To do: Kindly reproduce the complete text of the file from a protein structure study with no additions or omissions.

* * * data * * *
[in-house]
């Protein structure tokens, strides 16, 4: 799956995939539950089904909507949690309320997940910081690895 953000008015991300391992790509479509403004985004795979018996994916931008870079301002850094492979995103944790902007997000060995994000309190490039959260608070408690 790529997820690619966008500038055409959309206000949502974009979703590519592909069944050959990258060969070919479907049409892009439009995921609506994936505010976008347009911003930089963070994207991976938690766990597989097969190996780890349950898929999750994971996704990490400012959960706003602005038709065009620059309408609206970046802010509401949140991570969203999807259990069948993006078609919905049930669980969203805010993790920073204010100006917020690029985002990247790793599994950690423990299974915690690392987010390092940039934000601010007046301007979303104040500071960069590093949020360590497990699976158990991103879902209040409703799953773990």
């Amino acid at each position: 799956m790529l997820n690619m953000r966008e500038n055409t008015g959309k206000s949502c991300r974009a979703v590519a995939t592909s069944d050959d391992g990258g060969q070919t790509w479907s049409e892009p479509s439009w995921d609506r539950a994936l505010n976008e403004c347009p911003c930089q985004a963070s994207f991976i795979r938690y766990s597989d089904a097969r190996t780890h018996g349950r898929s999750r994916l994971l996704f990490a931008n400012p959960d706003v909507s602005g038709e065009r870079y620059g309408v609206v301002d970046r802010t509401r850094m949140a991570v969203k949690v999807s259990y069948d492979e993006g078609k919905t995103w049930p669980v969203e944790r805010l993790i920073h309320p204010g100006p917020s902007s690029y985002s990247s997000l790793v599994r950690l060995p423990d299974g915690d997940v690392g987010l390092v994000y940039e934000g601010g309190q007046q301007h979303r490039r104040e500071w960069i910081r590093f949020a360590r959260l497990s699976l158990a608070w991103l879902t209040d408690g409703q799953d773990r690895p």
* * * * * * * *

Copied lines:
[in-house]
């Protein structure tokens, strides 16, 4: 799956995939539950089904909507949690309320997940910081690895 953000008015991300391992790509479509403004985004795979018996994916931008870079301002850094492979995103944790902007997000060995994000309190490039959260608070408690 790529997820690619966008500038055409959309206000949502974009979703590519592909069944050959990258060969070919479907049409892009439009995921609506994936505010976008347009911003930089963070994207991976938690766990597989097969190996780890349950898929999750994971996704990490400012959960706003602005038709065009620059309408609206970046802010509401949140991570969203999807259990069948993006078609919905049930669980969203805010993790920073204010100006917020690029985002990247790793599994950690423990299974915690690392987010390092940039934000601010007046301007979303104040500071960069590093949020360590497990699976158990991103879902209040409703799953773990």
């Amino acid at each position: 799956m790529l997820n690619m953000r966008e500038n055409t008015g959309k206000s949502c991300r974009a979703v590519a995939t592909s069944d050959d391992g990258g060969q070919t790509w479907s049409e892009p479509s439009w995921d609506r539950a994936l505010n976008e403004c347009p911003c930089q985004a963070s994207f991976i795979r938690y766990s597989d089904a097969r190996t780890h018996g349950r898929s999750r994916l994971l996704f990490a931008n400012p959960d706003v909507s602005g038709e065009r870079y620059g309408v609206v301002d970046r802010t509401r850094m949140a991570v969203k949690v999807s259990y069948d492979e993006g078609k919905t995103w049930p669980v969203e944790r805010l993790i920073h309320p204010g100006p917020s902007s690029y985002s990247s997000l790793v599994r950690l060995p423990d299974g915690d997940v690392g987010l390092v994000y940039e934000g601010g309190q007046q301007h979303r490039r104040e500071w960069i910081r590093f949020a360590r959260l497990s699976l158990a608070w991103l879902t209040d408690g409703q799953d773990r690895p």